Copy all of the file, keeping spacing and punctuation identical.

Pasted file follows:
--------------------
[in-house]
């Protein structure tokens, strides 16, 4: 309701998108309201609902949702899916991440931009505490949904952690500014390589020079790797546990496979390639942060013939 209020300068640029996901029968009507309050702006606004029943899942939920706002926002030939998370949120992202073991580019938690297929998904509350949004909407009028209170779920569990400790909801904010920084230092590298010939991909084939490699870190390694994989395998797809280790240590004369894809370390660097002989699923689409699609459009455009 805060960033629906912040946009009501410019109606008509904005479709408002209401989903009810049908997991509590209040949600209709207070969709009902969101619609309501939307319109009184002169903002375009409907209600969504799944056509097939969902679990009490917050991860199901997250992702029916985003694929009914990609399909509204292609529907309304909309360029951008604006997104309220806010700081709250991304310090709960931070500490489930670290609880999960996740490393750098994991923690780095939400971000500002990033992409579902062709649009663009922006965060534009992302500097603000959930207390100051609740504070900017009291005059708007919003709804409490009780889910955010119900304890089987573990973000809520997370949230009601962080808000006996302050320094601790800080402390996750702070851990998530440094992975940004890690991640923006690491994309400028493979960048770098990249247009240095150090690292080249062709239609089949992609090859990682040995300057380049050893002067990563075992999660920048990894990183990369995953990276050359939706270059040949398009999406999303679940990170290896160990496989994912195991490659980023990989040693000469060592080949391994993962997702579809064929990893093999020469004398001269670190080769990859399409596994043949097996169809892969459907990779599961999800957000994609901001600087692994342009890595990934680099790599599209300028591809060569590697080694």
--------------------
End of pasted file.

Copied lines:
[in-house]
């Protein structure tokens, strides 16, 4: 309701998108309201609902949702899916991440931009505490949904952690500014390589020079790797546990496979390639942060013939 209020300068640029996901029968009507309050702006606004029943899942939920706002926002030939998370949120992202073991580019938690297929998904509350949004909407009028209170779920569990400790909801904010920084230092590298010939991909084939490699870190390694994989395998797809280790240590004369894809370390660097002989699923689409699609459009455009 805060960033629906912040946009009501410019109606008509904005479709408002209401989903009810049908997991509590209040949600209709207070969709009902969101619609309501939307319109009184002169903002375009409907209600969504799944056509097939969902679990009490917050991860199901997250992702029916985003694929009914990609399909509204292609529907309304909309360029951008604006997104309220806010700081709250991304310090709960931070500490489930670290609880999960996740490393750098994991923690780095939400971000500002990033992409579902062709649009663009922006965060534009992302500097603000959930207390100051609740504070900017009291005059708007919003709804409490009780889910955010119900304890089987573990973000809520997370949230009601962080808000006996302050320094601790800080402390996750702070851990998530440094992975940004890690991640923006690491994309400028493979960048770098990249247009240095150090690292080249062709239609089949992609090859990682040995300057380049050893002067990563075992999660920048990894990183990369995953990276050359939706270059040949398009999406999303679940990170290896160990496989994912195991490659980023990989040693000469060592080949391994993962997702579809064929990893093999020469004398001269670190080769990859399409596994043949097996169809892969459907990779599961999800957000994609901001600087692994342009890595990934680099790599599209300028591809060569590697080694």